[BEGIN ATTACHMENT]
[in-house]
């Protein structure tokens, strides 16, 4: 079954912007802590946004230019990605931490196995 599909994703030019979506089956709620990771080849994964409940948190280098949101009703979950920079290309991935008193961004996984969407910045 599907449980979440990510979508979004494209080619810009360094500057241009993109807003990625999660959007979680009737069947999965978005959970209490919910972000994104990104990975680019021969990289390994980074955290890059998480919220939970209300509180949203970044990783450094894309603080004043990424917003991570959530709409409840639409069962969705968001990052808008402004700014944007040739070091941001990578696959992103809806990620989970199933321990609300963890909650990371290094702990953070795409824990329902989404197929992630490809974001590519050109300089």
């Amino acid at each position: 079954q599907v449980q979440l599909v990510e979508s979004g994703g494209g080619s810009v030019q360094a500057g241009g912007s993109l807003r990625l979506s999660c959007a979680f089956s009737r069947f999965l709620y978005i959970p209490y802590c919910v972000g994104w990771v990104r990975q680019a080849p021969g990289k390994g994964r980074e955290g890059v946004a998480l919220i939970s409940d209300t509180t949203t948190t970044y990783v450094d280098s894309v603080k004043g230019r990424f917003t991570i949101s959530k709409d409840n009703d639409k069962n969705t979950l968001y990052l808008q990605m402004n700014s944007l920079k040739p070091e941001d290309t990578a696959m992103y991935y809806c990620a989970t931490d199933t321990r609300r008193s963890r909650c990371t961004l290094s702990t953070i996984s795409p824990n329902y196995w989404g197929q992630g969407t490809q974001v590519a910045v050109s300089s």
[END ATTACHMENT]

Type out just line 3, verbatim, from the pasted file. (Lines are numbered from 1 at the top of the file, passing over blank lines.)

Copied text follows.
């Amino acid at each position: 079954q599907v449980q979440l599909v990510e979508s979004g994703g494209g080619s810009v030019q360094a500057g241009g912007s993109l807003r990625l979506s999660c959007a979680f089956s009737r069947f999965l709620y978005i959970p209490y802590c919910v972000g994104w990771v990104r990975q680019a080849p021969g990289k390994g994964r980074e955290g890059v946004a998480l919220i939970s409940d209300t509180t949203t948190t970044y990783v450094d280098s894309v603080k004043g230019r990424f917003t991570i949101s959530k709409d409840n009703d639409k069962n969705t979950l968001y990052l808008q990605m402004n700014s944007l920079k040739p070091e941001d290309t990578a696959m992103y991935y809806c990620a989970t931490d199933t321990r609300r008193s963890r909650c990371t961004l290094s702990t953070i996984s795409p824990n329902y196995w989404g197929q992630g969407t490809q974001v590519a910045v050109s300089s």